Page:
Eating Fewer Calories May Help Monkeys Live Longer
Jeff Miller, University Communications, UW-Madison
Rhesus monkeys 27-year-old Canto, on a restricted diet (left), and 29-year-old Owen, a control subject on an unrestricted diet (right), were photographed at the Wisconsin National Primate Research Center.
Ever since 1890, when the use of anesthetics and antiseptics made it unlikely for people to die getting a nose job, cosmetic plastic surgery has been part of the global culture. By the 1920s, plastic surgery grew ever more common, and became associated with vanity. New techniques developed during World War II helped further increase demand for -- and types of -- the elective surgeries.
The era of minimally-invasive techniques has marked a new generation of plastic surgery options, with 14.6 million cosmetic procedures performed in the United States in 2012, up 5 percent since 2011. Here are the current most popular cosmetic surgeries, according to the American Society of Plastic Surgeons.
Initially, cosmetic plastic surgery was not seen as a vanity procedure, said Emory University professor Sander Gilman, author of Making the Body Beautiful: A Cultural History of Aesthetic Surgery.
"Jews in Germany had their noses reduced so they could get jobs," Gilman said. As such, it was equally common for men and women to undergo plastic surgery.
"By the end of the 19th century there's a common understanding in the West that you can transform yourself, you can move classes -- and you can get a new nose," Gilman said.
Ear pinbacks were also popular at the time, to correct "prominent ears."
By the 1920s, the world of cosmetic surgery had shifted. By then, the first textbook about facial cosmetic surgery was in circulation, called "The Correction of Featural Imperfections" by Charles Miller. Women sought face lifts for reasons associated with vanity, not employment.
"It becomes something we associate with the upper middle class," Gilman said.
Everything from ivory to rubber has been used to augment breasts since the beginning of the 20th century. Nothing worked well (one of the first experimental substances, paraffin, had particularly bad results, with breasts that grew hard and lumpy and high rates of infection) until the Dow Corning Corporation developed the first silicone breast implants in 1961. Even though breast augmentation dropped 7 percent from 2011, it's still the No. 1. plastic surgery in the U.S., with 286,000 procedures in the U.S. in 2012. (It's followed by nose reshaping, eyelid surgery, liposuction, and facelifts.)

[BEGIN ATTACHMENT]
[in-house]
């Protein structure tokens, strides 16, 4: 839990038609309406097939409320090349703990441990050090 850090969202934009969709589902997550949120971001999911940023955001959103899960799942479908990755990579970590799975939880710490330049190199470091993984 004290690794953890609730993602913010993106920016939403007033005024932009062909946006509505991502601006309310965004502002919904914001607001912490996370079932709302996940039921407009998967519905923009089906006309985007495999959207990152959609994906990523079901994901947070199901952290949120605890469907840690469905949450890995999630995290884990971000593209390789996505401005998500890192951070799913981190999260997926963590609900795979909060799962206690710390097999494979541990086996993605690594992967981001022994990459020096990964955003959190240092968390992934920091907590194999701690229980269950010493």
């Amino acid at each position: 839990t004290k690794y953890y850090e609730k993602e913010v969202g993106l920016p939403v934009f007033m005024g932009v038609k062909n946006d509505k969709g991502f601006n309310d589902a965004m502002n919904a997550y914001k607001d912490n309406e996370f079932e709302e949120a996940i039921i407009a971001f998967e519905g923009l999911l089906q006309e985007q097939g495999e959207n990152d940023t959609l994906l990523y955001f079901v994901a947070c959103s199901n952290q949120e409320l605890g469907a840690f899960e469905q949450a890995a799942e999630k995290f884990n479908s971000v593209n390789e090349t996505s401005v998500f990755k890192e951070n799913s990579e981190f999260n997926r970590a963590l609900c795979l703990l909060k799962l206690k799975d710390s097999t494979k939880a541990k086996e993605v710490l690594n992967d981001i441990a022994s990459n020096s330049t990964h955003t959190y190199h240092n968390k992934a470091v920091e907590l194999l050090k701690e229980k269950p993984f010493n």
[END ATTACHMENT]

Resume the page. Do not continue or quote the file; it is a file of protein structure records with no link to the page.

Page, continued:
"People who have had significant weight loss are coming to grips with dealing with [their bodies]," said surgeon David Reath, a member of the American Society of Plastic Surgeons. "Whether they've lost weight through weight reduction surgery or diet and exercise, if they were overweight for a long period, the
skin hangs around, and it’s very demoralizing. They're looking for a solution."
One solution appears to be a procedure called an upper arm lift, which involves either liposuction or brachioplasty, a surgery that removes loose skin is removed from the back of the arms.
Plus, "anytime we start talking about arms the image of the buff First Lady comes into mind," Reath said.
"This is up in every age group of men," Reath said. "I think it's because there’s a growing awareness that there is a solution to something that's extra troubling to men of all ages. It can have a tremendous psychological effect on young men going through puberty."
In fact, the number of men having cosmetic procedures in general has increased so dramatically that Gilman thinks it will once again even out to match the rate of women who undergo plastic surgery.